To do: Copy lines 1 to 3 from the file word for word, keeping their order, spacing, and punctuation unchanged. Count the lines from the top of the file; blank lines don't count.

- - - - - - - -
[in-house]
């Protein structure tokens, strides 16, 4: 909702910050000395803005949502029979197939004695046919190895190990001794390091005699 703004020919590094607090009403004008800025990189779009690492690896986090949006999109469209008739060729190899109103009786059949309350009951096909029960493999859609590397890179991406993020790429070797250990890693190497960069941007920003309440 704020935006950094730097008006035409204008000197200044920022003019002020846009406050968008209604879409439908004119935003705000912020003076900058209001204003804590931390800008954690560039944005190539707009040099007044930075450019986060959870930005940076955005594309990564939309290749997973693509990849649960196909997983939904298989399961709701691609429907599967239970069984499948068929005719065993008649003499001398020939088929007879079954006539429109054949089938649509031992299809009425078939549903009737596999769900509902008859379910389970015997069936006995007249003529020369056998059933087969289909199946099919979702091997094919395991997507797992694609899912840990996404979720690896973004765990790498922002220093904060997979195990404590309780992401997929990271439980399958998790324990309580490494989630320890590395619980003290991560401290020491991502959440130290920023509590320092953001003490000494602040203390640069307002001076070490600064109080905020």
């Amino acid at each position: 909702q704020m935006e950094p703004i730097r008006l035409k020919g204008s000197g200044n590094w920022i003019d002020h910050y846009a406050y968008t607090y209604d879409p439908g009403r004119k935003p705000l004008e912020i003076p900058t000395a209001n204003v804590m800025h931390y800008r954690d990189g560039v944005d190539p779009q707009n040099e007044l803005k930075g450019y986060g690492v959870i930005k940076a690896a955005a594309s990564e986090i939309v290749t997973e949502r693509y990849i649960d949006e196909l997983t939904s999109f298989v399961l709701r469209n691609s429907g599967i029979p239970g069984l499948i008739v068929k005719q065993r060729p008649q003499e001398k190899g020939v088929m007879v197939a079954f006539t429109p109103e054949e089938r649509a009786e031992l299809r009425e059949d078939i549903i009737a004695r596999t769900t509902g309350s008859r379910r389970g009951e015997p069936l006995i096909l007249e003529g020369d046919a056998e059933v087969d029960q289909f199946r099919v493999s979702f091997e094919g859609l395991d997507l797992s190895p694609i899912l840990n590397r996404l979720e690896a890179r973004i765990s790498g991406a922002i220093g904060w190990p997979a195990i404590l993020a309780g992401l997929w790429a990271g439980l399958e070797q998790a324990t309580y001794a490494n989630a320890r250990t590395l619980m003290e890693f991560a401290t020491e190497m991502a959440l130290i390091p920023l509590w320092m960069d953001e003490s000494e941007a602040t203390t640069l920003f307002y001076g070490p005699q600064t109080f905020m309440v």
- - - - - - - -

[in-house]
């Protein structure tokens, strides 16, 4: 909702910050000395803005949502029979197939004695046919190895190990001794390091005699 703004020919590094607090009403004008800025990189779009690492690896986090949006999109469209008739060729190899109103009786059949309350009951096909029960493999859609590397890179991406993020790429070797250990890693190497960069941007920003309440 704020935006950094730097008006035409204008000197200044920022003019002020846009406050968008209604879409439908004119935003705000912020003076900058209001204003804590931390800008954690560039944005190539707009040099007044930075450019986060959870930005940076955005594309990564939309290749997973693509990849649960196909997983939904298989399961709701691609429907599967239970069984499948068929005719065993008649003499001398020939088929007879079954006539429109054949089938649509031992299809009425078939549903009737596999769900509902008859379910389970015997069936006995007249003529020369056998059933087969289909199946099919979702091997094919395991997507797992694609899912840990996404979720690896973004765990790498922002220093904060997979195990404590309780992401997929990271439980399958998790324990309580490494989630320890590395619980003290991560401290020491991502959440130290920023509590320092953001003490000494602040203390640069307002001076070490600064109080905020």
């Amino acid at each position: 909702q704020m935006e950094p703004i730097r008006l035409k020919g204008s000197g200044n590094w920022i003019d002020h910050y846009a406050y968008t607090y209604d879409p439908g009403r004119k935003p705000l004008e912020i003076p900058t000395a209001n204003v804590m800025h931390y800008r954690d990189g560039v944005d190539p779009q707009n040099e007044l803005k930075g450019y986060g690492v959870i930005k940076a690896a955005a594309s990564e986090i939309v290749t997973e949502r693509y990849i649960d949006e196909l997983t939904s999109f298989v399961l709701r469209n691609s429907g599967i029979p239970g069984l499948i008739v068929k005719q065993r060729p008649q003499e001398k190899g020939v088929m007879v197939a079954f006539t429109p109103e054949e089938r649509a009786e031992l299809r009425e059949d078939i549903i009737a004695r596999t769900t509902g309350s008859r379910r389970g009951e015997p069936l006995i096909l007249e003529g020369d046919a056998e059933v087969d029960q289909f199946r099919v493999s979702f091997e094919g859609l395991d997507l797992s190895p694609i899912l840990n590397r996404l979720e690896a890179r973004i765990s790498g991406a922002i220093g904060w190990p997979a195990i404590l993020a309780g992401l997929w790429a990271g439980l399958e070797q998790a324990t309580y001794a490494n989630a320890r250990t590395l619980m003290e890693f991560a401290t020491e190497m991502a959440l130290i390091p920023l509590w320092m960069d953001e003490s000494e941007a602040t203390t640069l920003f307002y001076g070490p005699q600064t109080f905020m309440v």